It Is very expensive work to keep all the political wires lii such good working trim that no matter whether you vote, for a Republican, Pcmocrator Prohibitionist it will be counted for Monopoly, first, last and all the time. Then, too, it costs a deal to look after the Judges and see that none get upon the benches, especially the higher ones, e.vcept such as can be relied upon, evi if It costs $100,000 apiece to secure their nominations. We also have to inantain an expensive lobby at the Capital of each state to control legislat ion, and a still more expensive one at Washington to dictate to Congress and the These lobbyists lose enormous sums of money playing with Ooii-ressmon, which we have to make good, as there is no tacit understanding that our agent shall lose 10,000 at a poker sitting if the Congressman will vote for our bill. Hut Senators think this way of doing it 1- rather thin and prefer to 'take theirs in the shape ol attorney fees before the Supreme Court, This is very expensive as we are compelled to employ a treat many Senatorial lawyers, under penalty of not having voles enough on the home stitch, and dare not be stingy for fear some will cy out as Sir Matthew Hale did, 'They have giveu'each of these other gentlemen ten broad piccesjif gold and to me onry live, tiieli yon know, sir, is not t'nir7 "We also have ti) subsidize all of the more prom Haees of men, like individuals, are born, rise through the various stages of their progress to the years of their maturity, and passing onward through the conditions of Infirmity and decay disappear from the surface of the earth, leaving behind them hut few relics -to indicate where they once lived, labored and died. (livenon the one side, a powerful people, active, energetic and enterprising; and on the other side, a long period of time, and it is safe to predict that without the interference of sudden and violent causes, the people will cease to be enterprising and energetic; power will depart from their possession, and eventually the nation, like the individual, will cease to exist.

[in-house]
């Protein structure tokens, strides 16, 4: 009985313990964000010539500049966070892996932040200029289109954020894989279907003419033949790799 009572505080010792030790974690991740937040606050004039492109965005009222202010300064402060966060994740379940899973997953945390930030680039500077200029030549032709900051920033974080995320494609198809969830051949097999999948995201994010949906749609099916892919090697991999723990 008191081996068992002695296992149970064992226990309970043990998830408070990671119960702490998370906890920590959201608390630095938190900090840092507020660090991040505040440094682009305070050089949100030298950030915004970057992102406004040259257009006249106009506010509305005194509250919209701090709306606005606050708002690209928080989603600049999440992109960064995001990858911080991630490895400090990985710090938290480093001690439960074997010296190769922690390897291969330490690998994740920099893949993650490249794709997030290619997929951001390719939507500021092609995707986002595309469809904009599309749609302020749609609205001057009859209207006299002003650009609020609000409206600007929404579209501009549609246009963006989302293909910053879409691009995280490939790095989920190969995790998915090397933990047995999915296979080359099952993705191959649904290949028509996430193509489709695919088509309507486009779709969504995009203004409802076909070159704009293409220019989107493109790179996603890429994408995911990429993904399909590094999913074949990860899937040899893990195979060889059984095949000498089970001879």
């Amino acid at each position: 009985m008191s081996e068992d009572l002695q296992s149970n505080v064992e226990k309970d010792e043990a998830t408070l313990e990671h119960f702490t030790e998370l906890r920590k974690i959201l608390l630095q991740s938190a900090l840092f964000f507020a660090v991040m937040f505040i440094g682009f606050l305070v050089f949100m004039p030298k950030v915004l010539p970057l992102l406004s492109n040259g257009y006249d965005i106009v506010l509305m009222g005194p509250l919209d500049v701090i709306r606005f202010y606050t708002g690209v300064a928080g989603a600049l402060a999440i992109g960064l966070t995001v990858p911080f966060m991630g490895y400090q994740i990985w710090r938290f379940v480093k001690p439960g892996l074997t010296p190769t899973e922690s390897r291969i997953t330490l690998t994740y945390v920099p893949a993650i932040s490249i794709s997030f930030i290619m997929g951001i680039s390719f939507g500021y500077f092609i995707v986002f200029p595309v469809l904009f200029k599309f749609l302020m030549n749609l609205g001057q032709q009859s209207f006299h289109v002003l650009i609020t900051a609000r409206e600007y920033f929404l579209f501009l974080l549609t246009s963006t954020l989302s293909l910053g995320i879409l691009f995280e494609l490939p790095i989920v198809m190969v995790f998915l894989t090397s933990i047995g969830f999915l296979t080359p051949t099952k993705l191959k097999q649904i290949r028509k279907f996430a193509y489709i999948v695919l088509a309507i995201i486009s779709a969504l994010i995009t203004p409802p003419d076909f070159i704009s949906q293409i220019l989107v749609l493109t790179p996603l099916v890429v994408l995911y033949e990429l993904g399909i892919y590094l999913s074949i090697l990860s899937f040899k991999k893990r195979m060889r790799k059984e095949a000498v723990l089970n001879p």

Look at Egypt Egypt, the cradle of learning and literature Egypt, once the most powerful nation of her time-Egypt, claiming to have been the mother of civilization, and to-day the most down-trodden and oppressed of all the nations of the earth. The glory of her arms has departed; her literature has been destroyed by religious bigotry and fanaticism, and her civilization has long since been surpassed by younger and more vigorous nations in the endless race of human progress. Uut we need not look to Egypt alone for evidence of national decay." Turkey is well known as The Sick Man of Europe." Even in my time men have spoken of tha five great powers of Europe, meaning England, France, Spain, Germany and Austria. Two of these, and Austria, have been dropped from the list, and the only question with the others is simply a question of time I low long JVhilo Italyr Austria-and-pain fcive been falling, Itussia, the United States, and various republics have been rising. Old institutions pass away and new ones take their place.

Nation follows nation; race follows race. There can be no doubt but that this earth was in- was cut upon the inside instead of the outside. Large masses of loose stones were deposited upon the bank, evidently that they might be hurled down the hill against any advancing foe by those who were behind the bank. As we leave this mountainous region and descend into the valley, the works of a warlike nature disappear, and the mounds were evidently intended for places of worship and for places of burial. Two only of these will I describe, the great mound at Cahokia, 111.

intended as a place of worship, and the Grave Creek Mound, 12 miles below -Wheeling-hr-West VirginiaysulioletT to be the 'burial place of some royal person. The group of mounds lying between Alton arid East St. Louis is computed to contain not less than 00 structures, in which was included the great mound of Cahokia, the monarch of all similar structures in the United States. When -The miunie-witM-He-AunreinrtiK is tnat uu-y want a quick action, and have not the tience to go to the polls and wait for slow growth in socie- lv riMll'l thu U'MrM til inent newspapers in the country towns, and give them large Jobs of advertising at extraordinary Siim'e jls Meianctlion and preachers rates to keep them on our side. Then, too, we have to furnish annual passes to the editors and an'Cuent pottery water-jugs taken from mounds in Indiana and Missouri.